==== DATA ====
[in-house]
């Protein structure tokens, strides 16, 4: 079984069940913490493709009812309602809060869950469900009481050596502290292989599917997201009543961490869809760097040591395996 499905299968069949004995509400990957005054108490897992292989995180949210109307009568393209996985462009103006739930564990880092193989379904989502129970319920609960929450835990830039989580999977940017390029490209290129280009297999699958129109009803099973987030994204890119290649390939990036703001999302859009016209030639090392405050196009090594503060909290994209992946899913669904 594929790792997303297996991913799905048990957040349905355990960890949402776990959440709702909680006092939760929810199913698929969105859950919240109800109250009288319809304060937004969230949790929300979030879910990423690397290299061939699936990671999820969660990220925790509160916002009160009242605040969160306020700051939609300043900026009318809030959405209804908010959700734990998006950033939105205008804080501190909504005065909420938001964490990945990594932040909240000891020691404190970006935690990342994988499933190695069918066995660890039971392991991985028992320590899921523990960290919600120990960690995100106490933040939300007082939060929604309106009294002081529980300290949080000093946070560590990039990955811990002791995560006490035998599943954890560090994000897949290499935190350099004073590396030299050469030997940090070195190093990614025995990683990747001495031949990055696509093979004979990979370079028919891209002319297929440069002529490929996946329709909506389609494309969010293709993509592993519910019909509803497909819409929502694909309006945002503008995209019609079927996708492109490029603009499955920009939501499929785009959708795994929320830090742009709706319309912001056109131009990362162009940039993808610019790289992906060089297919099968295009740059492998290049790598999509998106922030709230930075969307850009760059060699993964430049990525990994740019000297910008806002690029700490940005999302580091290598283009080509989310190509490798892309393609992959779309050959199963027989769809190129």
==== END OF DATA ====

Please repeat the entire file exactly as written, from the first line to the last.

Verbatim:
[in-house]
């Protein structure tokens, strides 16, 4: 079984069940913490493709009812309602809060869950469900009481050596502290292989599917997201009543961490869809760097040591395996 499905299968069949004995509400990957005054108490897992292989995180949210109307009568393209996985462009103006739930564990880092193989379904989502129970319920609960929450835990830039989580999977940017390029490209290129280009297999699958129109009803099973987030994204890119290649390939990036703001999302859009016209030639090392405050196009090594503060909290994209992946899913669904 594929790792997303297996991913799905048990957040349905355990960890949402776990959440709702909680006092939760929810199913698929969105859950919240109800109250009288319809304060937004969230949790929300979030879910990423690397290299061939699936990671999820969660990220925790509160916002009160009242605040969160306020700051939609300043900026009318809030959405209804908010959700734990998006950033939105205008804080501190909504005065909420938001964490990945990594932040909240000891020691404190970006935690990342994988499933190695069918066995660890039971392991991985028992320590899921523990960290919600120990960690995100106490933040939300007082939060929604309106009294002081529980300290949080000093946070560590990039990955811990002791995560006490035998599943954890560090994000897949290499935190350099004073590396030299050469030997940090070195190093990614025995990683990747001495031949990055696509093979004979990979370079028919891209002319297929440069002529490929996946329709909506389609494309969010293709993509592993519910019909509803497909819409929502694909309006945002503008995209019609079927996708492109490029603009499955920009939501499929785009959708795994929320830090742009709706319309912001056109131009990362162009940039993808610019790289992906060089297919099968295009740059492998290049790598999509998106922030709230930075969307850009760059060699993964430049990525990994740019000297910008806002690029700490940005999302580091290598283009080509989310190509490798892309393609992959779309050959199963027989769809190129």